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Tuesday, 24 May 2005
Page: 99


Ms OWENS (9:19 PM) —For decades Australian campuses have provided a rich environment for Australian youth. They have provided not only a place in which to study but also a place to explore their relationships with others through community and volunteer work in clubs of all types, the provision of student services, arts activities, campus papers and, yes, campus politics. Thousands of students have taken on broader roles, gaining skills that many have taken into later life. In many cases their campus activities led to jobs in fields that have no real career path—the kinds of jobs in which even if a degree is an advantage or even essential, work experience and a history of ‘just doing it’ speak louder than degrees. These are careers such as acting, music, journalism, activism of all kinds, community service and, of course, politics. For example, if you want to work in the field of music as an artist or an administrator, you will have worked somewhere before that, and very often the source of that early experience comes from our student associations.

Student unions have created a vibrant, creative environment for so many decades that symbiotic relations have now formed between campus life and the outside world. Student union activity is an incubator for the cultural sector as a whole. It provides a breeding ground for creative minds and allows students to develop their talents. Student union support through clubs and societies has helped some of our community’s most creative people to develop and enhance their talents. Our creative industries are populated with people who got their feet wet on their local campus or even made their reputations there. Quite frankly, there are not a lot of other breeding grounds for our future sports and arts administrators, our community writers, our actors and our musicians. I can only assume that most, perhaps all, on the other side of this House believe that this side of university life is not important and that the support that a campus gives to the surrounding creative scene is irrelevant. I can tell you that, in my area, it is not.

Yet this government are systematically setting out to weaken campus life and the contribution that our great universities make to the broader community. They are setting out not only to abolish compulsory student unionism but also to prohibit universities from collecting service fees for activities not directly related to a course of study. In other words, it is not just the word ‘union’ that they fear, but these very activities themselves. The effect of their bill will be to collapse the infrastructural support for community life on campus and for the broader creative sectors that gain so much of their development support from campus activity. Whether or not you agree with the unions’ position, that the unions should have had a role in this or that they should have one now—they have, they did and they do. We must all understand the position that history has put us in now and comprehend what we risk losing.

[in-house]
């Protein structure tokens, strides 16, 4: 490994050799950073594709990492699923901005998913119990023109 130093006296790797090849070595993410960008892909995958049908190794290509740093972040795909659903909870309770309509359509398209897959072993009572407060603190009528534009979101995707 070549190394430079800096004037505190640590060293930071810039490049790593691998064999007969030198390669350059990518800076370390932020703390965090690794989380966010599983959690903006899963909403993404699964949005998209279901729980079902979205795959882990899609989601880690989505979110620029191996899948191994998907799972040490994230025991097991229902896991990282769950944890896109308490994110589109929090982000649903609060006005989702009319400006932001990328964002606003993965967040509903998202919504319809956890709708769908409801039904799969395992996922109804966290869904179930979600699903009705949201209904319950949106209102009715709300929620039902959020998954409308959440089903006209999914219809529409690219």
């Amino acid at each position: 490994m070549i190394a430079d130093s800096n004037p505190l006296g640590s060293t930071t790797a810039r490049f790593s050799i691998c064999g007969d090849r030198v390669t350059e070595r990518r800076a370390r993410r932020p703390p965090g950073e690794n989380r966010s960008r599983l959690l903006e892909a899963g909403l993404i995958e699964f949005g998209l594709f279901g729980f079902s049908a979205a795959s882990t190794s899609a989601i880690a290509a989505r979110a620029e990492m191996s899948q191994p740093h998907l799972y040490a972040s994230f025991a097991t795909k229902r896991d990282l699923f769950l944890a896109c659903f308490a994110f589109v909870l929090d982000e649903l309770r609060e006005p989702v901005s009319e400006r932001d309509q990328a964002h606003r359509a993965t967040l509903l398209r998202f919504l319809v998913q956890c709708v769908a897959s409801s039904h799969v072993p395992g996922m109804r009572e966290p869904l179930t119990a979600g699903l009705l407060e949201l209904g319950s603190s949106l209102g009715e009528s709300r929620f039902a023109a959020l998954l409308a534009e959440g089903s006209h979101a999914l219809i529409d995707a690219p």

Like it or not, after 120 years of student associations, other industries are now woven into campus-union networks: alternative radio, music, theatre, film and even journalism, particularly at the development end, are all intrinsically linked to campus life, yet this government wants to kill off this support base. And the Nationals should have a good think too about the effect it will have in regional areas. It is hard to imagine a young band touring through Lismore without doing the free lunchtime concert hosted by the local campus union, not because uni lunchtime concerts are great fun but because it is a major part of the economics of touring for a young band. It is just not viable to tour regional areas without the support of the local campus unions. They are a major part of the infrastructure that supports developing bands. They create the regularity, the audience, the venue profile, the skilled back- and front-of-house staff and the local marketing knowledge.

Their influence extends beyond that. The RMIT union in Melbourne alone spawned three community broadcasters of great significance. In the seventies the student radio club lobbied and succeeded in getting an education licence for a station that grew into arguably one of the most influential, non-mainstream stations in the country: RRR. Only last year, it got another licence for the student youth network, and it is a major player in the relatively new field of community television with its station RMI-TV. These stations are not just the product of students having a good time. They, and particularly RRR, play a vital part in the discovery and breaking of new artists, and they are closely associated with RMIT’s radio and television courses. The degree, in the end, will not get the graduates the jobs; the experience on the ground will.

The government will win this one. But in taking aim at unions it is tearing away the cradle for future cultural and entrepreneurial contributors. There will be flow-on effects, just as there have already been in WA, where VSU has already ripped the guts out of the local music industry and impacted on the number of bands touring to the state. They may be aiming at unions but the fallout will extend far further. (Time expired)